BERLIN: Susan Tabbach feels exhausted. She has been juggling work and caring for her three young children at home during the confinements, while worrying about her elderly parents who are not vaccinated.
He sees little prospect of relief. “I’m exhausted,” said the 41-year-old architect from Aachen, a German city near the Belgian and Dutch borders. “I would at least like to know that my parents are safe.”
Europeans of all ages, from children to grandparents, are wearing thin in the face of a crisis that is now entering its second year and the end of which seems to recede beyond the horizon. Vaccines are advancing at a glacial pace, Covid-19 cases are on the rise again, and increasingly unpopular governments impose new restrictions on a weekly basis.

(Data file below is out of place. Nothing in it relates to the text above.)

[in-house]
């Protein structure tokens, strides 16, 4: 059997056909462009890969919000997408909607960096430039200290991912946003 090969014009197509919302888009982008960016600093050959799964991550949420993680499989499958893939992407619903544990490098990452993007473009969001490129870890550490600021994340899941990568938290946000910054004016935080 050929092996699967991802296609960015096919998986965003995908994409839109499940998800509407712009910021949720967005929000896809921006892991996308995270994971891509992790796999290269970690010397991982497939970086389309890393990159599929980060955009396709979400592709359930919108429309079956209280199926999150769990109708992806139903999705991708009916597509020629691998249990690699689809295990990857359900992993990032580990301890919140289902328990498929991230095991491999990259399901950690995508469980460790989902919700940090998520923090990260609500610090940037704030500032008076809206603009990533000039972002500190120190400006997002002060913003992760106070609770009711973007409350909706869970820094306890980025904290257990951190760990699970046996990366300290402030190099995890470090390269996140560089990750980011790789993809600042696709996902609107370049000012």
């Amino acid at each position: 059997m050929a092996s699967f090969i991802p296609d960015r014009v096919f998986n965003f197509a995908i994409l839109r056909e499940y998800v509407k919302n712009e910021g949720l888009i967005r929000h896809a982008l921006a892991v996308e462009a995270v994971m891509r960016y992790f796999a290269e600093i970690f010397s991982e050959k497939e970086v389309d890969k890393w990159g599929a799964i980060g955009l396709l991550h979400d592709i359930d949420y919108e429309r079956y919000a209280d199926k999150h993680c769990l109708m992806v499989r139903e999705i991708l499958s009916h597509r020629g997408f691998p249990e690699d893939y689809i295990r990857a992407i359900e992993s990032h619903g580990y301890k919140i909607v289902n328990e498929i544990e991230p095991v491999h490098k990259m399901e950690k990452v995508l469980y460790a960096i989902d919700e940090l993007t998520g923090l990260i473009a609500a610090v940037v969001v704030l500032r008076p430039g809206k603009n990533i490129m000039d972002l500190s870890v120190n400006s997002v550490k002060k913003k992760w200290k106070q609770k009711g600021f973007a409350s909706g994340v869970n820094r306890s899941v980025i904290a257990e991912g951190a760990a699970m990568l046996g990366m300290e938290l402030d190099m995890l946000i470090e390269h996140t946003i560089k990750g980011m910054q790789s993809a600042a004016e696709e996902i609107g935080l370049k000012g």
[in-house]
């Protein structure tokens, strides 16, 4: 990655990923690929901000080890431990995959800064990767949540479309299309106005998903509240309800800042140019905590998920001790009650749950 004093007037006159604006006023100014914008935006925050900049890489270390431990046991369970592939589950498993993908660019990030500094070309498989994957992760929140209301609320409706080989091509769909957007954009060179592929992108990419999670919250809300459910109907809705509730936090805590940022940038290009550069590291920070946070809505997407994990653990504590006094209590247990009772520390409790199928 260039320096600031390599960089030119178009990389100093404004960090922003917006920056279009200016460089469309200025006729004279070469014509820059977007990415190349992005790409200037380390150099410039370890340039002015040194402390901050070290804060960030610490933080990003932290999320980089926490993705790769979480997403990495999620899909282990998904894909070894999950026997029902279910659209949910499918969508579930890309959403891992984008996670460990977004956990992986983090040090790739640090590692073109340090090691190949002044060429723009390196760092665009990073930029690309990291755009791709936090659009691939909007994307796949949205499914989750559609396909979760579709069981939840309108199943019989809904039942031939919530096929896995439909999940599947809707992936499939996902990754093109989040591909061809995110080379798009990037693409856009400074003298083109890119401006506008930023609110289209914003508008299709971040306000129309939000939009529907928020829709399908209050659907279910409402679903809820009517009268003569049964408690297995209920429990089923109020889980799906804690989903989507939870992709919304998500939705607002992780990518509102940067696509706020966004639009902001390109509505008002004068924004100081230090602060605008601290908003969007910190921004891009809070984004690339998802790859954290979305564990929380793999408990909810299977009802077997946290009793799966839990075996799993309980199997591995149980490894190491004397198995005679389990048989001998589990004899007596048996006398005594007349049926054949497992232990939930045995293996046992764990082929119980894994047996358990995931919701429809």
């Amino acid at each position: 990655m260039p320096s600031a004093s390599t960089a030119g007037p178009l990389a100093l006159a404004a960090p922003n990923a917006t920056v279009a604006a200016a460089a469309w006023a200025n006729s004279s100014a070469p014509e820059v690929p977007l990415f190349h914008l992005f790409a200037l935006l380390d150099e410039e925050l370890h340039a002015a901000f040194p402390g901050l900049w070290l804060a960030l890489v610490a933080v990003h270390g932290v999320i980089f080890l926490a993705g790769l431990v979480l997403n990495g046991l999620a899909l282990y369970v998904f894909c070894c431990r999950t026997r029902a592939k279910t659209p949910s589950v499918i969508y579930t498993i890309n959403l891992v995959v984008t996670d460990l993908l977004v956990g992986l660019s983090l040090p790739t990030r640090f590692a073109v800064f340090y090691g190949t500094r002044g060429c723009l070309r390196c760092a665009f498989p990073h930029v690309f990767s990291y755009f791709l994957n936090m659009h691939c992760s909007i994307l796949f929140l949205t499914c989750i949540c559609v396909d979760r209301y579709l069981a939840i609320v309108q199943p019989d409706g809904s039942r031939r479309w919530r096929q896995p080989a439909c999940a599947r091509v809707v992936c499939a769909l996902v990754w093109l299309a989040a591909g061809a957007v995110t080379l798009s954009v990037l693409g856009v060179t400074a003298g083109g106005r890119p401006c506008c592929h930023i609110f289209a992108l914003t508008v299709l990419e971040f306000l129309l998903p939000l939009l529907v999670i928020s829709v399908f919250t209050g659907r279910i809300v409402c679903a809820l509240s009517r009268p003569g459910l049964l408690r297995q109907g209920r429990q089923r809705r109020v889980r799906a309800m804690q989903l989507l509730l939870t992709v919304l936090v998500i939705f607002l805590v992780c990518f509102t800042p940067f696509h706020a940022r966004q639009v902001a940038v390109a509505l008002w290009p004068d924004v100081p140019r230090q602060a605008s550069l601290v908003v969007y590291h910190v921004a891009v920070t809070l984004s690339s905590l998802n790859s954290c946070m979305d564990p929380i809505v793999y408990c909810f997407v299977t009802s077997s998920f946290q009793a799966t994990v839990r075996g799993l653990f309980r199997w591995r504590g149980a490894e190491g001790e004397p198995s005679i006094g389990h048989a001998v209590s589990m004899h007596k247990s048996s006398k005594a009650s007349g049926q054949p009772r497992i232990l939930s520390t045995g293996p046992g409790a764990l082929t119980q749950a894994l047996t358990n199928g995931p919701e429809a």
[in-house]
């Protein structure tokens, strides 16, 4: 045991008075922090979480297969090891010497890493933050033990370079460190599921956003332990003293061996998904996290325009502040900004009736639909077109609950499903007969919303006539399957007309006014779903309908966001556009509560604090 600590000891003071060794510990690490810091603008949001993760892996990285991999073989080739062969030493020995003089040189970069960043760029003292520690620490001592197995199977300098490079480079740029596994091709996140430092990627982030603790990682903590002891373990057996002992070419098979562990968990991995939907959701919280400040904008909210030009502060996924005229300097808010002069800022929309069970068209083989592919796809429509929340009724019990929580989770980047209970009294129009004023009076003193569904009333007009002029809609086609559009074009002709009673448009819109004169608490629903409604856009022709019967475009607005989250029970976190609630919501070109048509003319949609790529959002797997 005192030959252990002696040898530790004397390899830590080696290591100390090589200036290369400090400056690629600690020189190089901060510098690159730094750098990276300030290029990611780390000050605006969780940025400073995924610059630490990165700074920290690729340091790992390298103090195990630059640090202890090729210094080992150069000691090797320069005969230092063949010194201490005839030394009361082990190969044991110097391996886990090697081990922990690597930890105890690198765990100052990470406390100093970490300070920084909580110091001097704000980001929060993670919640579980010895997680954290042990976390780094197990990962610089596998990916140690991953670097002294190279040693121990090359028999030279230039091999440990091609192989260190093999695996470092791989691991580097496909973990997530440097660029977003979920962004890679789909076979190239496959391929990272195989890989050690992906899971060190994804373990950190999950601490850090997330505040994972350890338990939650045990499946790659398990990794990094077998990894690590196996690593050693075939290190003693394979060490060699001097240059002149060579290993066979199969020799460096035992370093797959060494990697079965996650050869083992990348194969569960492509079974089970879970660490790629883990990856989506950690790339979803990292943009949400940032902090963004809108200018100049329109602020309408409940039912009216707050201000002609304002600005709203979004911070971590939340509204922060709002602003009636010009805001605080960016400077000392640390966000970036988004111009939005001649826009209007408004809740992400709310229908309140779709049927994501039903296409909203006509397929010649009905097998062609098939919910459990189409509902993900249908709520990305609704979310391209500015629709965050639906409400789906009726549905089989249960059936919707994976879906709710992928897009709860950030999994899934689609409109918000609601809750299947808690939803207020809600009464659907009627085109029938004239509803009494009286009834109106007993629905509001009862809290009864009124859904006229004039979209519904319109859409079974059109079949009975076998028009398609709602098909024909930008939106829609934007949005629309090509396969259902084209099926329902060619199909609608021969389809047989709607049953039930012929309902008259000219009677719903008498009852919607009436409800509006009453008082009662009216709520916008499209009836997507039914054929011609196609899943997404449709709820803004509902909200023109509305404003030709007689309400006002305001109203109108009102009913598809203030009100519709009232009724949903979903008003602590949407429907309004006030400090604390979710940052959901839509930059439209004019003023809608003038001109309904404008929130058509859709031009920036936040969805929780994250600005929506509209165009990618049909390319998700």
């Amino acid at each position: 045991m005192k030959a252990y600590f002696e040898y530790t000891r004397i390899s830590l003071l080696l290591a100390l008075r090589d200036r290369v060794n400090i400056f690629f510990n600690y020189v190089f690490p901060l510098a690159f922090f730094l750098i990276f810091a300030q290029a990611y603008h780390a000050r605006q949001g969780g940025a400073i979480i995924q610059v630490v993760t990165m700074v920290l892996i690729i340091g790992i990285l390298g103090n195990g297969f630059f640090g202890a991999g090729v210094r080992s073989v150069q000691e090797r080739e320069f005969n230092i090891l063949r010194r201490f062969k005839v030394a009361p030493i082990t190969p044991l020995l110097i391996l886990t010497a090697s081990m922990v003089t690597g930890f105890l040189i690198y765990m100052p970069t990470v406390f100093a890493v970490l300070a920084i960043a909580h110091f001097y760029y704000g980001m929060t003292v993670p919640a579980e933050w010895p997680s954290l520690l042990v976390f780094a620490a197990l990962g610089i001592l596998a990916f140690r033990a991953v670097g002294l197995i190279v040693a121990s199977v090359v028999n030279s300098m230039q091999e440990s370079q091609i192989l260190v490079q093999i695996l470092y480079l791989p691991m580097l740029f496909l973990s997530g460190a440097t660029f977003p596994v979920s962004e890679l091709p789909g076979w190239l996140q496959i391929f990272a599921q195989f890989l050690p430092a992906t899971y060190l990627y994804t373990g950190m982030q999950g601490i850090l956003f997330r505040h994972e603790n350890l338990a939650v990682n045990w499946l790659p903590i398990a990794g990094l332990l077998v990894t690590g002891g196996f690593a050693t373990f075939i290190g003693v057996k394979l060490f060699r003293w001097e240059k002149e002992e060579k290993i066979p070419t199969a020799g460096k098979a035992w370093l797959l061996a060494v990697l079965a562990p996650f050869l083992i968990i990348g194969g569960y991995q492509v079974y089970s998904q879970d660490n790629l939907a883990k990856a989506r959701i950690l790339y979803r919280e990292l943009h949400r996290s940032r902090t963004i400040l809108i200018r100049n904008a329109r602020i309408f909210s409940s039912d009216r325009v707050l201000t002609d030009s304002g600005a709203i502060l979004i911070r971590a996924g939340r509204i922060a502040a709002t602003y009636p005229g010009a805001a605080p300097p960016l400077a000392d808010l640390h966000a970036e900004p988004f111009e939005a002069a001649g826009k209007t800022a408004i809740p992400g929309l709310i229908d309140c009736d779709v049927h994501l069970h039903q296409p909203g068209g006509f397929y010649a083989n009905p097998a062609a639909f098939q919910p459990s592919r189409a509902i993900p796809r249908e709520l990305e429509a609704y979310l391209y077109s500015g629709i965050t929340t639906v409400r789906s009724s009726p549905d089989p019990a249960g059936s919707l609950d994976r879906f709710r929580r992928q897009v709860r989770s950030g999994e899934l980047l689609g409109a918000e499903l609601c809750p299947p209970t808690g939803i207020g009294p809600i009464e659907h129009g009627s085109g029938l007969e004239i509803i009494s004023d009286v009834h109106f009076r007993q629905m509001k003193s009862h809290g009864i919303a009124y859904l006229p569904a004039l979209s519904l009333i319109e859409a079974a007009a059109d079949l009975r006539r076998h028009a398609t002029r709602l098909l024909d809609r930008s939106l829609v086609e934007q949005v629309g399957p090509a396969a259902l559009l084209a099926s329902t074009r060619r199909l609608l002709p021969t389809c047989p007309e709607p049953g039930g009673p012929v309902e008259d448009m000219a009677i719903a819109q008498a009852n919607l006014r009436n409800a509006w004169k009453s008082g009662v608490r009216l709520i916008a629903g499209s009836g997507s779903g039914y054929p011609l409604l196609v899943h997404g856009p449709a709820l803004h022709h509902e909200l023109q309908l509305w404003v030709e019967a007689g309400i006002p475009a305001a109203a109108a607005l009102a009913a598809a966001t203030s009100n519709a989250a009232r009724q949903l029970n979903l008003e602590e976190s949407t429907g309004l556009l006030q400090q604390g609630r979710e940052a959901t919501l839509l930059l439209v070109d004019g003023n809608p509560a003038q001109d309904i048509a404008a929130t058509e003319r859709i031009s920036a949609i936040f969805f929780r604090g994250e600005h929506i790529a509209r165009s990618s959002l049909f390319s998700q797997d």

The mix of pessimism, resignation and anger is in stark contrast to sentiments of optimism elsewhere in the West, especially the US and UK, where vaccines are moving much faster and attention is directed to reopening the economy. .
Germany is a surprising case of luck change. The country did well in the first phase of the pandemic last year, with authorities drawing praise for keeping infections and deaths low. Now, after four months of largely ineffective lockdowns and a slow and bureaucratic vaccination regimen that has so far not been accelerated, infections are on the rise again and the government is seeing its audience ratings plummet.